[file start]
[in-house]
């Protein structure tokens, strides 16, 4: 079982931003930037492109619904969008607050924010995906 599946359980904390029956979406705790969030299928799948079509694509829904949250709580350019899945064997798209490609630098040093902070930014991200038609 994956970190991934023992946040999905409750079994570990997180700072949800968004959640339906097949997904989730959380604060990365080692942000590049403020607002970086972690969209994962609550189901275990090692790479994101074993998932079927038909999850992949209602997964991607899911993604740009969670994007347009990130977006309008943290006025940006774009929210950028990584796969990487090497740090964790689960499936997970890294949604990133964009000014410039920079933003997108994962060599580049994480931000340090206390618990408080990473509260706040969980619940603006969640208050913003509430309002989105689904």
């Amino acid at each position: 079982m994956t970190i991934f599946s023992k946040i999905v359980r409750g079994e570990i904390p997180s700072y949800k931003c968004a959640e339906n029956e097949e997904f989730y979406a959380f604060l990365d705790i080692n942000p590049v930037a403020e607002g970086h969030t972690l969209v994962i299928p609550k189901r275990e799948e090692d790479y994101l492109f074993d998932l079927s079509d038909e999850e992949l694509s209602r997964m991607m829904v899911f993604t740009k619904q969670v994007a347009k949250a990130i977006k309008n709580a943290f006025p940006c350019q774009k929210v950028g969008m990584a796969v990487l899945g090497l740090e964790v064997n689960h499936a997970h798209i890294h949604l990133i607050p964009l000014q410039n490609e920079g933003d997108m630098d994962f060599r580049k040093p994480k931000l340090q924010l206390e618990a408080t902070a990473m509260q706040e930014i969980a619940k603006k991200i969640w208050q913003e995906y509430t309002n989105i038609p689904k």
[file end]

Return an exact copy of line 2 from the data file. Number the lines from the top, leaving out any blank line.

């Protein structure tokens, strides 16, 4: 079982931003930037492109619904969008607050924010995906 599946359980904390029956979406705790969030299928799948079509694509829904949250709580350019899945064997798209490609630098040093902070930014991200038609 994956970190991934023992946040999905409750079994570990997180700072949800968004959640339906097949997904989730959380604060990365080692942000590049403020607002970086972690969209994962609550189901275990090692790479994101074993998932079927038909999850992949209602997964991607899911993604740009969670994007347009990130977006309008943290006025940006774009929210950028990584796969990487090497740090964790689960499936997970890294949604990133964009000014410039920079933003997108994962060599580049994480931000340090206390618990408080990473509260706040969980619940603006969640208050913003509430309002989105689904």